Food & DrinkGood Growing

Simple Tips for Starting a New Garden

The spring peas in 2021 didn't have any trouble growing in cardboard topped by compost. I didn't have enough wood chips at the time to cover the cardboard in the aisles. Credit: Erin France

Gardening advice is everywhere, and for a beginner, the amount of information can feel overwhelming at times. If you want to start a vegetable garden this year, here are a few simple ways to start.

Choose your soil: The first thing you want to consider in your garden is your soil. Healthy soil means healthy plants and tasty produce. Avoid mixes labeled “topsoil” and anything cheap in April. In the summer, stores may discount bagged soil, but lower prices at big box stores generally means lower quality. To dodge big box stores completely, try the food scraps compost from Athens-Clarke County’s composting operation. At $5 for a five-gallon bucket and $20 for a cubic yard (that’s about one truck bed), it’s a good deal. I’ve used this compost for two years now, and I’m a huge fan. It contains chunks of wood and bark, but much of the lower-priced bagged soil does, too, without the good quality compost. Make sure you get the food scraps compost and not the biosolids compost if you’re growing food. I’ve purchased the biosolids for filling dog-engineered holes in my lawn and starting flower gardens, but I don’t use it for edible crops. 

Pick a container: Veggie container gardens are the easiest by far. Pick a container (preferably with a depth of at least 12 inches and a 12-inch diameter), make sure there are a few drainage holes, fill with soil, and you’ve got a new home for a plant! Now, for the caveats: Different containers work differently in various environments. Five-gallon buckets will degrade in one harsh summer season, unless made of food-grade plastic. Terracotta pots look beautiful, but they are brittle and can shatter easily. The internet is full of cutesy photos of repurposed tires, concrete blocks and rubber rain boots with blooming plants. Beware: The internet deceives. Those containers can heat up with our summers and fry Georgia plant roots. So what should you look for? Durable plastic—whether made specifically for plants or emptied of the five gallons of pickles it once held. Metal containers also work well, especially when painted light colors. Ceramic pots have a similar feel to terracotta, but they are harder to accidentally break. There are also all sorts of grow bags available with products made of durable plastic to biodegradable jute. If you have the budget and interest, it’s a good idea to try a few different products to get the feel of what works best for your garden.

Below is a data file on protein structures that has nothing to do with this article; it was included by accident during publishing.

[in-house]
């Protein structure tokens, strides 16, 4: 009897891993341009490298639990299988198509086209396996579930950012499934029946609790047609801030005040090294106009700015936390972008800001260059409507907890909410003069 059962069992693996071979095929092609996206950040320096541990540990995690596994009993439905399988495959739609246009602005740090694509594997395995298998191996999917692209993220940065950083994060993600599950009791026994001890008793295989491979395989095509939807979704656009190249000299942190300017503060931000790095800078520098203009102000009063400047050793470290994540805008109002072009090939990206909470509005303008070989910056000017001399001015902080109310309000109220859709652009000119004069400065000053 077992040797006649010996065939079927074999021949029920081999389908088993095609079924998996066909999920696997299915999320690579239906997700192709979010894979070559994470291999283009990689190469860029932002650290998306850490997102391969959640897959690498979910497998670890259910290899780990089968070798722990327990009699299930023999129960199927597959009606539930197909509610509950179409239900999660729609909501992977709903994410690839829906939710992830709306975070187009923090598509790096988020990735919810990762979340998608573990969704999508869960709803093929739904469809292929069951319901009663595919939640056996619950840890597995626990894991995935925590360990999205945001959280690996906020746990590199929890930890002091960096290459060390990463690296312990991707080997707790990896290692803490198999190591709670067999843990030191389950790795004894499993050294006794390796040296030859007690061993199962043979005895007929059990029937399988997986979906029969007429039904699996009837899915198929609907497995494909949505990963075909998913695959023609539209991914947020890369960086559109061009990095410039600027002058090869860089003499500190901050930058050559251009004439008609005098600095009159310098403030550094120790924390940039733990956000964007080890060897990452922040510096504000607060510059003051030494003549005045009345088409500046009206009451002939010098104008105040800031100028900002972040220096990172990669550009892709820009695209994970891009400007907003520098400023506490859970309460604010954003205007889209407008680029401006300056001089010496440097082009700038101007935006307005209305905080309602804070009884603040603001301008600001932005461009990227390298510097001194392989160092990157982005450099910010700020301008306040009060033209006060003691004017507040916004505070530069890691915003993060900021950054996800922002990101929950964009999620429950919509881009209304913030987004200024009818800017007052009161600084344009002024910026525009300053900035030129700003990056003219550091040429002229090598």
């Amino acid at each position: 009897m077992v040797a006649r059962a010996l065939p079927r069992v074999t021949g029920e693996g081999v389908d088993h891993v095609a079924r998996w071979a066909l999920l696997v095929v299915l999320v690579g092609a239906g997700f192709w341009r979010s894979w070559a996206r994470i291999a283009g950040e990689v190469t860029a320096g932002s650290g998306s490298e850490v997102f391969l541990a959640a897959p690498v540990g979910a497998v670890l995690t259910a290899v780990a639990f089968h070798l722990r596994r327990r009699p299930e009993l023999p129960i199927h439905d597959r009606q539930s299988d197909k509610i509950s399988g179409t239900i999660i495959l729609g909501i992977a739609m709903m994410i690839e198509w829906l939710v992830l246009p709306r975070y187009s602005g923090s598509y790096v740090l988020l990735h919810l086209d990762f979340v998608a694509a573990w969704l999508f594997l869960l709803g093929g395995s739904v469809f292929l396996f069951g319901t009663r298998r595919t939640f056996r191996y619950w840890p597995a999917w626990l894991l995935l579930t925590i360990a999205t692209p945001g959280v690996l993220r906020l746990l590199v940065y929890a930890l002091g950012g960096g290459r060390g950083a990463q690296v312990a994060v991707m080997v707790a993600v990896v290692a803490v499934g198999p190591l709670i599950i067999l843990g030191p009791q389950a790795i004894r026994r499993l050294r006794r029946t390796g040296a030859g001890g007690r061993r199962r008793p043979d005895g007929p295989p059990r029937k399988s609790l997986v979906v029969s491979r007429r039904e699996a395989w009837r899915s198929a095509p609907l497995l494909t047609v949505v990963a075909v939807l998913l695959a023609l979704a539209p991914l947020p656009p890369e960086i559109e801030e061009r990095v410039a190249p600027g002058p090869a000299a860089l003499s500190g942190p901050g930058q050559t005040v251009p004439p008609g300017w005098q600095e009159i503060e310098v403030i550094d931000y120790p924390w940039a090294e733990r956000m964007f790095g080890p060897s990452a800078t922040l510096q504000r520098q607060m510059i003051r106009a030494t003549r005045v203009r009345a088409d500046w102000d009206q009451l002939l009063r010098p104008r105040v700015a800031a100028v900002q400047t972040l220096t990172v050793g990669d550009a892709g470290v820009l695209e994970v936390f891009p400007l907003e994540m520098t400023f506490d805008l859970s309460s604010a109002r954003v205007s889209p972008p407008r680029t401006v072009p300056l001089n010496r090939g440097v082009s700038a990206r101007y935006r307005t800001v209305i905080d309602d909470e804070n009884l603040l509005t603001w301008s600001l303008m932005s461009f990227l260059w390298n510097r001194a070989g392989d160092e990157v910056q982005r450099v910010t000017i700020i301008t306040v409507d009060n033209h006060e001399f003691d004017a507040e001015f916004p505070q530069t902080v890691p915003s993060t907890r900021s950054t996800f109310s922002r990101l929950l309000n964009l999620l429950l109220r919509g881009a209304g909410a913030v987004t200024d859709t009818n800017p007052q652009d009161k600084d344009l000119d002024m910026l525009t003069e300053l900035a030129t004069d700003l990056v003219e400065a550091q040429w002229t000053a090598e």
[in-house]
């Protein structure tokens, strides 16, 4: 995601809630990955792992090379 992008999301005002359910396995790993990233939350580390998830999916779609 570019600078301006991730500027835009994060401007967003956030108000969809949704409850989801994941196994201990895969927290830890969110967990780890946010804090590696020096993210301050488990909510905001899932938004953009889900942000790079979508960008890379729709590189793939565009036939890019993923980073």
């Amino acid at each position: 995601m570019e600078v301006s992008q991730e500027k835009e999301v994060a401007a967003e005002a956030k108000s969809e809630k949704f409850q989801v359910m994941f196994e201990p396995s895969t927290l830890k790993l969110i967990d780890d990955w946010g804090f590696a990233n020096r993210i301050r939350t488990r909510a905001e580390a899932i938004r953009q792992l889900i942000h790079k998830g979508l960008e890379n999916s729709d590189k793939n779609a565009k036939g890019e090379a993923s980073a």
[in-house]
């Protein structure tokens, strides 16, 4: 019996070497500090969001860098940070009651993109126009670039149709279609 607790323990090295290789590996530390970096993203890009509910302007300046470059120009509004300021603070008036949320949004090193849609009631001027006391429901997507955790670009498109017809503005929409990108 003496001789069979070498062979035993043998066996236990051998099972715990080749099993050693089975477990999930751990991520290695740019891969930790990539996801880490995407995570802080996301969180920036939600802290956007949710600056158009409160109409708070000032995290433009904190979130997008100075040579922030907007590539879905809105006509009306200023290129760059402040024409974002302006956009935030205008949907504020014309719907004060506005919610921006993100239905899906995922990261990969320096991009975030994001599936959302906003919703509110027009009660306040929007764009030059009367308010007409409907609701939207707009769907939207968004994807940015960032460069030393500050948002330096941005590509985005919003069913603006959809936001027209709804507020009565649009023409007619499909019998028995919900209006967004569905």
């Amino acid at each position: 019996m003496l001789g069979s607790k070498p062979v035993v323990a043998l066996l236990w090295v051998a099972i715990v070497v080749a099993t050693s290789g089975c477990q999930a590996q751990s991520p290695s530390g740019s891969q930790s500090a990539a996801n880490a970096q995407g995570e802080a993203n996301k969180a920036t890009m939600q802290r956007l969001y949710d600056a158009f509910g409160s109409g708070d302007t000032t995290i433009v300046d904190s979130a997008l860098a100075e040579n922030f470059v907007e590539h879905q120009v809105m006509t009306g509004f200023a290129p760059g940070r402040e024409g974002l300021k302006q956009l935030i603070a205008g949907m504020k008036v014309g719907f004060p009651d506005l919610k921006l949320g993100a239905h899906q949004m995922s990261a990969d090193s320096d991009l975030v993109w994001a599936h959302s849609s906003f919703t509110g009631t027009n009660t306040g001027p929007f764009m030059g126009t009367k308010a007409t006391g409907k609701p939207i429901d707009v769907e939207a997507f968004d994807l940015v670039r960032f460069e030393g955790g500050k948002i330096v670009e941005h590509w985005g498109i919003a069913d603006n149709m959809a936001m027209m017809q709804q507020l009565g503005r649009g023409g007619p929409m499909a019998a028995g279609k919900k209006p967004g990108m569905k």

Lay down some cardboard: If you’re looking for more of an in-ground garden, cardboard can be your best friend. For this, you’ll want to cut the lawn as short as possible, place the cardboard flat on the ground, spread about 8 inches of compost and plant into the compost. This is how I built my garden. A trim on the lawn weakens weed roots, while the cardboard blocks photosynthesis, killing most (but not all) of the weeds. It’s best to use brown cardboard with little to no coloring. White cardboard can be bleached and isn’t a good additive to your garden. Be sure to remove stickers, tape and staples. Otherwise, you’ll be seeing them again. Plant into the compost or garden soil on top as soon as possible to prevent erosion from carrying away your hard work. Some folks like to make a border of logs or bricks in order to keep cardboard flaps down and compost within bounds. I’ve done it both ways and, while the border is neater, it’s not needed. 

Manage your expectations: None of these suggestions will give you a Martha Stewart-level garden. But they will help you grow a tomato plant this summer if you’ve never grown a tomato before. And most of these suggestions won’t cost too much to get you started. I know the traditional way to start a garden is to till the soil once (or several times), but that’s not a requirement if you can provide plants with more than hard-packed clay soil. If you make a few missteps this spring, chalk it up to experience and move forward. All growers err and kill plants—good gardeners learn from their mistakes and do better (or at least, kill it differently) the next time.